Tuesday, December 23, 2008

Education: South-East losing the battle

THE other day, precisely on December 15, the Lagos State Government authorities closed the famous Ladipo Auto Spare-parts Market in Mushin. I was saddened as I watched from my vantage office position located adjacent to the market as multitude of able-bodied young men and women traders streamed out of the market in droves to the Oshodi-Apapa Expressway. They were traders chased out of the market over alleged poor environmental condition.

The fact that over 95 per cent of the traders are of Igbo extraction who apparently have abandoned education for trading in vehicle spare parts in this techno-information driven age agonizes me. I lamented in my heart that the Igbo are finished except something is done to reverse this ugly trend in which a new class of business population made up largely of illiterates and semi-illiterates currently dominates the South-East.

Coincidentally, the first ever South-East Economic Summit had just ended the week earlier at the Concord Hotels, Owerri with the five governors of the zone paying lip service to education. Passing mention was made to education in the addresses delivered by the governors. There was no marshal plan from the summit to address the declining education in the zone. Thanks to the Sun Group of Newspapers for putting the Summit together with the governors.

Nothing was done to revive the falling enrolment in schools particularly that of the males. The summit seems to have focused more on a yet to be articulated economic development dream of the area that would include reviving the business spirit of the area by creating world class merchants importing and selling goods from other countries. That would be wrong headed.

The theme of the summit, Igwebuike, meaning, "large numbers (crowd) is strength", is anachronistic and no longer feasible in this age. Igwebuike had meaning in the olden days when there were inter-tribal wars that were fought with bows and arrows and communities with large numbers had victory. In those days when men married many wives and had many children to do farm work, Igwebuike had meaning.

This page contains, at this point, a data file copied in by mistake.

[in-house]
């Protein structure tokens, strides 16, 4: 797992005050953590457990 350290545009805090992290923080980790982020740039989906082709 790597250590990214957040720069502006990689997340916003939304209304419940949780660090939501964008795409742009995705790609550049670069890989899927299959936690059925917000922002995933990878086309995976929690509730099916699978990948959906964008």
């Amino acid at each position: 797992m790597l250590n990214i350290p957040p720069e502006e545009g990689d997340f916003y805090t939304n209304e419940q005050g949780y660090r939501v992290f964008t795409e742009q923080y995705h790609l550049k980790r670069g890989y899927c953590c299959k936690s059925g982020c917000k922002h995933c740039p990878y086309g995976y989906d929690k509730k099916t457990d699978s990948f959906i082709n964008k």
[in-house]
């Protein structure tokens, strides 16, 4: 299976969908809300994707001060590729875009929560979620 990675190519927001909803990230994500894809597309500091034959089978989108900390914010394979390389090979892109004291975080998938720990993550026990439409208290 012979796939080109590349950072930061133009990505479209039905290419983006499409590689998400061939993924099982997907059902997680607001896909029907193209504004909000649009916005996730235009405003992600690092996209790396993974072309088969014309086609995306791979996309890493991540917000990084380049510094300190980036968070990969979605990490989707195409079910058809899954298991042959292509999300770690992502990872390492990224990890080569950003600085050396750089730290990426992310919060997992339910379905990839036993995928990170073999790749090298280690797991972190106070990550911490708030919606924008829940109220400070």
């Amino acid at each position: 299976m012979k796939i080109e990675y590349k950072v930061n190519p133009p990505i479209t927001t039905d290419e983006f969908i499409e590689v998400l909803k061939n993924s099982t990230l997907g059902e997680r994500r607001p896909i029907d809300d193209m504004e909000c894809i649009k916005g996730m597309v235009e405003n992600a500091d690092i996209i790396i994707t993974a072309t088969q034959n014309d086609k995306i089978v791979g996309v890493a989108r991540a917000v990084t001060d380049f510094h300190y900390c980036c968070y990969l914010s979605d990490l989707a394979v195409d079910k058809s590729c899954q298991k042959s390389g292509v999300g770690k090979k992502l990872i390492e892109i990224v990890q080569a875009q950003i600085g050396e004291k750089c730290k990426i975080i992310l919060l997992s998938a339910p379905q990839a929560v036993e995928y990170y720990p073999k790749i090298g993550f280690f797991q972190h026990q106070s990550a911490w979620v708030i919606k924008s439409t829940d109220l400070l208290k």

But today things have changed. We are in an age when wars are fought using missiles. At such, large numbers of people are not needed to fight battles. One missile targeted at a city could destroy the entire population including the important landmarks in a second.

Furthermore, mechanised agriculture has removed the need for large numbers for those who take to farming. Our fathers and mothers yams and cocoyam have become extinct because people have left the traditional village system for the city. And if one would survive in the new city culture, it is imperative that the one should be educated. The city has no room for those eking out a living, which is caused by lack of education.

There can be no progress in any human society of this age without education. No amount of investment in business will lift the South-East zone without education. The people must be educated for them to be able to take their future in their own hands. Otherwise, a society made up of illiterate population is a brute society. In such society, individuals pursue their right by use of force. In the circumstance it becomes survival of the fittest.

The incident of December 15 was not the first time Ladipo Market was closed. In 2006, at about the same time, the Lagos State Government on the same allegation of dirty environment closed the market. That closure lasted for about a week. It took the intervention of Governor Peter Obi of Anambra State to come to Lagos and talk to Governor Bola Tinubu before the market was reopened.

The Ladipo market is just one out of such several closures of markets in the state. About three weeks ago, the State Government shut the Ikeja International Computer village on the grounds that the traders were evading payment of taxes. The Tejuosho Market in Yaba, which was burnt down last year during Christmas was subsequently demolished and is still undergoing reconstruction. There are several other examples of closures or mishaps happening to markets in Lagos in which thousands of Igbo traders lose fortune.

While most of these incidents are occurring because Lagos metropolis is unplanned and markets spring up in odd places without adequate infrastructural provisions to cater for solid waste in the centres of large human population, the question is why the Igbo are the most affected whenever and wherever there is an ugly incident in Lagos markets and indeed across the country?